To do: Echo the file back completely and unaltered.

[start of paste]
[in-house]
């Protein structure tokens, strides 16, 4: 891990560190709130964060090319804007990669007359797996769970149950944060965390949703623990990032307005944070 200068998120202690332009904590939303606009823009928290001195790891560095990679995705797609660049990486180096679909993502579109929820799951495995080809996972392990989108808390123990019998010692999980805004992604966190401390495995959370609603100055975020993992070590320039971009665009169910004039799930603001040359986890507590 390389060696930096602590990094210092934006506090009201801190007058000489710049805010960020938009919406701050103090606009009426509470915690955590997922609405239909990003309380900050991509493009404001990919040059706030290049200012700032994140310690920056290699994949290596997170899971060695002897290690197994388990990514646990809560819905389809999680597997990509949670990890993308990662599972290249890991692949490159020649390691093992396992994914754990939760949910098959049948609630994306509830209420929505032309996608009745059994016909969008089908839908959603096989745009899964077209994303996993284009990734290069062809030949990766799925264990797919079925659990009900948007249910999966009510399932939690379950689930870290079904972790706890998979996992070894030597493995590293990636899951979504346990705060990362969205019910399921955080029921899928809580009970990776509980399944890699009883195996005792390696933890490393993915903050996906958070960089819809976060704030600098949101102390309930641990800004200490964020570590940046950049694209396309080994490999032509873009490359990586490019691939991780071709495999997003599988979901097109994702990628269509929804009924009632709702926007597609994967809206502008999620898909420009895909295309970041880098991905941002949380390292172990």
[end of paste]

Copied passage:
[in-house]
């Protein structure tokens, strides 16, 4: 891990560190709130964060090319804007990669007359797996769970149950944060965390949703623990990032307005944070 200068998120202690332009904590939303606009823009928290001195790891560095990679995705797609660049990486180096679909993502579109929820799951495995080809996972392990989108808390123990019998010692999980805004992604966190401390495995959370609603100055975020993992070590320039971009665009169910004039799930603001040359986890507590 390389060696930096602590990094210092934006506090009201801190007058000489710049805010960020938009919406701050103090606009009426509470915690955590997922609405239909990003309380900050991509493009404001990919040059706030290049200012700032994140310690920056290699994949290596997170899971060695002897290690197994388990990514646990809560819905389809999680597997990509949670990890993308990662599972290249890991692949490159020649390691093992396992994914754990939760949910098959049948609630994306509830209420929505032309996608009745059994016909969008089908839908959603096989745009899964077209994303996993284009990734290069062809030949990766799925264990797919079925659990009900948007249910999966009510399932939690379950689930870290079904972790706890998979996992070894030597493995590293990636899951979504346990705060990362969205019910399921955080029921899928809580009970990776509980399944890699009883195996005792390696933890490393993915903050996906958070960089819809976060704030600098949101102390309930641990800004200490964020570590940046950049694209396309080994490999032509873009490359990586490019691939991780071709495999997003599988979901097109994702990628269509929804009924009632709702926007597609994967809206502008999620898909420009895909295309970041880098991905941002949380390292172990």